In the space of just 3 years, we’ve seen huge developments in the consumer drone sector. The DJI Phantom was launched in January 2013, heralding the arrival of personal drones and being marketed as the first consumer drone with GPS technology- my, how far we have come.
The market still largely belongs to DJI, the huge Chinese company that brought the drone to the masses in the form of the Phantom series. Whilst still relatively highly priced in the UK, around £500 for the Phantom 3 and just under £1000 for the latest Phantom 4 model, it was the Phantom that put cutting-edge tech in the hands of the consumer, beginning with basic flight tech and ending up transforming the marketplace with the advent of object-avoidance, something I think we can all expect to become standard in the future. DJI even dipped into the video market, producing drone cameras in the form of vision series that rivalled the quality of the GoPro. The advanced stabilisation tech they helped pioneer is now standard on consumer drones.
There are other brands, of course. 3D Robotics and largely open-source DIY Drones community pushed the capabilities of drones in a way that was accessible to all around the world. I personally fly an IRIS+ for research, and the SOLO is another excellent drone to rival the Phantom series. Parrot are catching up to DJI, but are targeting the market in a slightly different area, generally offering very tough, portable products but are not usually marketed as a world-class video option, as the DJI series are. Yuneec, on the other hand, shook up the market with the release of the Typhoon Q500, an affordable professional video option with tremendous features at that price point. Don’t forget Hubsan, of course, mass-producing hundreds of thousands of microdrones at the bottom end of the market.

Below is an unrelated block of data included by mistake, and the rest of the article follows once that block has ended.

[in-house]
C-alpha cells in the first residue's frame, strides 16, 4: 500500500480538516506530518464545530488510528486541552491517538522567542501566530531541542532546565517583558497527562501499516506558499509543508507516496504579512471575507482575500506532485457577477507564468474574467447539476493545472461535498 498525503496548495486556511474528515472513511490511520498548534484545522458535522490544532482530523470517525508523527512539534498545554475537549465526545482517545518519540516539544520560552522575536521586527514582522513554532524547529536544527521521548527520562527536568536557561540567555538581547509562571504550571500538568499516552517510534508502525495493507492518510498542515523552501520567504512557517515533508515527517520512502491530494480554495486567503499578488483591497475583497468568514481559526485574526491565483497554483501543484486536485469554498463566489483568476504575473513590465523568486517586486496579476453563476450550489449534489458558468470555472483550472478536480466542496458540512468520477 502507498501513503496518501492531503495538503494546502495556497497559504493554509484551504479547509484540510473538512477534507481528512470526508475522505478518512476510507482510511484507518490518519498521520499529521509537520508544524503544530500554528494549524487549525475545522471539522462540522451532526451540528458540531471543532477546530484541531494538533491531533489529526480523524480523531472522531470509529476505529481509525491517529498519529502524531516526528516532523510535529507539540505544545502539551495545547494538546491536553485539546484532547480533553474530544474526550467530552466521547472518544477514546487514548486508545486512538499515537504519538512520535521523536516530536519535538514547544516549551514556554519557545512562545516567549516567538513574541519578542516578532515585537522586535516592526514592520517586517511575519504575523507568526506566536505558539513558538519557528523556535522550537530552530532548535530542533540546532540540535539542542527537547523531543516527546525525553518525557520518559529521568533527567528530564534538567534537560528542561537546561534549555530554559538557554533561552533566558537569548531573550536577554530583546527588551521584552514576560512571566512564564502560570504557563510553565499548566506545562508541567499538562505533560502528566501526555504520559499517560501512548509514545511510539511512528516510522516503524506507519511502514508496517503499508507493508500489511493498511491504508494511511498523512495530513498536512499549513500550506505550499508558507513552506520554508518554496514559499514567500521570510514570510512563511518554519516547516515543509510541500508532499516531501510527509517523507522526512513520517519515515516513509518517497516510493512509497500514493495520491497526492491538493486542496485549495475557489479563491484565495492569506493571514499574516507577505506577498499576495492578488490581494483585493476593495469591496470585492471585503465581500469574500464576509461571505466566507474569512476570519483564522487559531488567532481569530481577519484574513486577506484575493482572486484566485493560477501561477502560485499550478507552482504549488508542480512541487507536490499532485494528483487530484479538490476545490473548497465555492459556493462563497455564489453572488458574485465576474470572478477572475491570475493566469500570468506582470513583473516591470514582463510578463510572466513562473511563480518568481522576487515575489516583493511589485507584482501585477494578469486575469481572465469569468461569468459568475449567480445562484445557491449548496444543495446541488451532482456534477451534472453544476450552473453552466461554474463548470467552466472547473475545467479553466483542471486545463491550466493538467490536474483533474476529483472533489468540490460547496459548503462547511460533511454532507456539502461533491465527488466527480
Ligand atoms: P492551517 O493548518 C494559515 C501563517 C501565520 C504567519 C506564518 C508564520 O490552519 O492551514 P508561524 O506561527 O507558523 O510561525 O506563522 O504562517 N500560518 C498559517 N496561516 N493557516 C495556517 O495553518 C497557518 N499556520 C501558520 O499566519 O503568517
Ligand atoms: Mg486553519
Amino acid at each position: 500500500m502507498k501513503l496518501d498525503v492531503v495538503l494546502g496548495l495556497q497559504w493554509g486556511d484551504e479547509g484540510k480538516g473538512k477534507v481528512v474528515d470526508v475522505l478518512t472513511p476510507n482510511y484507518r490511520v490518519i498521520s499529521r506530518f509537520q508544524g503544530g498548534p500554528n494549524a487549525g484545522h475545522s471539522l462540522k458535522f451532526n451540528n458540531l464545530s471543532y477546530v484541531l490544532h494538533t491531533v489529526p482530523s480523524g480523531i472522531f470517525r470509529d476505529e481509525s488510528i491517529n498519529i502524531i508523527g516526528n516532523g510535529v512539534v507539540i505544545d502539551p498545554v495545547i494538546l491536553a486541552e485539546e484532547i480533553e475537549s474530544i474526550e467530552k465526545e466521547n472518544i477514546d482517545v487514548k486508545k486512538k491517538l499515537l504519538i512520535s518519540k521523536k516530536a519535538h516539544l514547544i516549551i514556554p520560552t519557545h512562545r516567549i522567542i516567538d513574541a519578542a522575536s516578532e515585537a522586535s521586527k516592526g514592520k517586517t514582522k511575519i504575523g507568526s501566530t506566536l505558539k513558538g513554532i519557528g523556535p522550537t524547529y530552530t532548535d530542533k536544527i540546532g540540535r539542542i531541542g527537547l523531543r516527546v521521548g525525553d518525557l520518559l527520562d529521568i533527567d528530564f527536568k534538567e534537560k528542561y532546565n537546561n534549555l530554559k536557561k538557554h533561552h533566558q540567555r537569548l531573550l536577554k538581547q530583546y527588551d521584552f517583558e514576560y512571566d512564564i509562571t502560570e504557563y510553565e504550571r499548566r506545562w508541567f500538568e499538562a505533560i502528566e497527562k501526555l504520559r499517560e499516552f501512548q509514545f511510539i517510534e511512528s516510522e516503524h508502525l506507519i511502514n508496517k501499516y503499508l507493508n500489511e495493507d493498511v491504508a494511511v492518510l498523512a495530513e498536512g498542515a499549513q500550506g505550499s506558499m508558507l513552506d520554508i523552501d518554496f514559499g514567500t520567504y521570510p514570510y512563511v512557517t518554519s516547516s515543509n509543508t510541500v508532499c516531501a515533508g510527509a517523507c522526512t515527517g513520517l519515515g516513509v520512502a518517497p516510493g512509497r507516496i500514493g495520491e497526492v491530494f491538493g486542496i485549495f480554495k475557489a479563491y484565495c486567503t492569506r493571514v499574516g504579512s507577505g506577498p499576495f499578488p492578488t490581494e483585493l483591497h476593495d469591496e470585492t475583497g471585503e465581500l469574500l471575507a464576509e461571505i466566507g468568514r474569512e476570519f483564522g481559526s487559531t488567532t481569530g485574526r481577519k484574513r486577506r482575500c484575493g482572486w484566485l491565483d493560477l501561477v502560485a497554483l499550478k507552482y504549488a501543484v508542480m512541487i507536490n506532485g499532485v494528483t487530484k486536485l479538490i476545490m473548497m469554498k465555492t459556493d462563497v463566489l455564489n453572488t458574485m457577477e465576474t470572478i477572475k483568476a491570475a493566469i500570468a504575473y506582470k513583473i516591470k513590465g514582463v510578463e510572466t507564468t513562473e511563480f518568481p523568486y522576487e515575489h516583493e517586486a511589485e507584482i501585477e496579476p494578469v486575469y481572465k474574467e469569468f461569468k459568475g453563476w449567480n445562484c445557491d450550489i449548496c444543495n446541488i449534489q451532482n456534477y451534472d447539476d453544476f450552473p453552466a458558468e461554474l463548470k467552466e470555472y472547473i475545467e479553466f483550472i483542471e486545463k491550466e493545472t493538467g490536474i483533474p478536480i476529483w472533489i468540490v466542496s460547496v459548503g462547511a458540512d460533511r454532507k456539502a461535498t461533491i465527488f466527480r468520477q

All this, however, is history. The future has just arrived, in the form of the DJI Mavic Pro and the GoPro Karma.
The Phantoms and IRISs of old are surprisingly large, cumbersome aircraft, requiring specific carry cases made for each drone. The weight is significant too, and if you are going on a long hike (or trekking through the jungle, as I did), then you may well think again. Aching shoulders and limbs galore.
The new DJI Mavic Pro blows the competition away in this respect. This thing is tiny. It literally folds away in the palm of your hand, and is small enough to easily fit into your day bag or messenger pack. It weighs just 783g, nearly half that of a fully loaded Phantom 4, and yet comes with an impressive flight time of 27 minutes, and all the software feature of the latter, including object avoidance. It even boasts a better transmission system, offering a 4.3 mile range- though that could just be marketing speak, of course. It makes the existing Phantom designs look enormous in comparison, and this is going to radically change the market. I’d use a drone this portable one hell of a lot more- to be able to just sling it in my backpack and go, as opposed to having to buy an uncomfortable, poorly designed drone-hugger like the Lowepro CS400, is a massive plus. I’m not sure either drone will be suitable for academic research (my field), but portability would be a huge plus to the research community, enabling us to operate in isolated, remote locations, so we obviously welcome this development in a big way!
The KARMA also folds away, but is a little larger, and comes with its own carry case. Nonetheless, since folding is largely ‘new’ to market feature, this is an impressive development for a new entry to the market, and represents an exciting trend in drone developments.
The KARMA utilizes the tried and tested GoPro series, relying on the new Hero 5, Hero 5 Session or the previous Hero 4 Black/Silver. The image quality on these cameras is excellent, as is to be expected of a GoPro, but is not necessarily optimised to use on a UAV, with the wide angle lens providing less than optimum performance. There is a reason why aftermarket lenses and filter kits exist for GoPros, and I have no doubt this will follow on to the new models, even more so as the centre of a UAV system. The cameras offer 4K, of course, in a variety of flavours. In theory, you could use a competitor’s camera on the KARMA- a MAPIR for surveys, for example.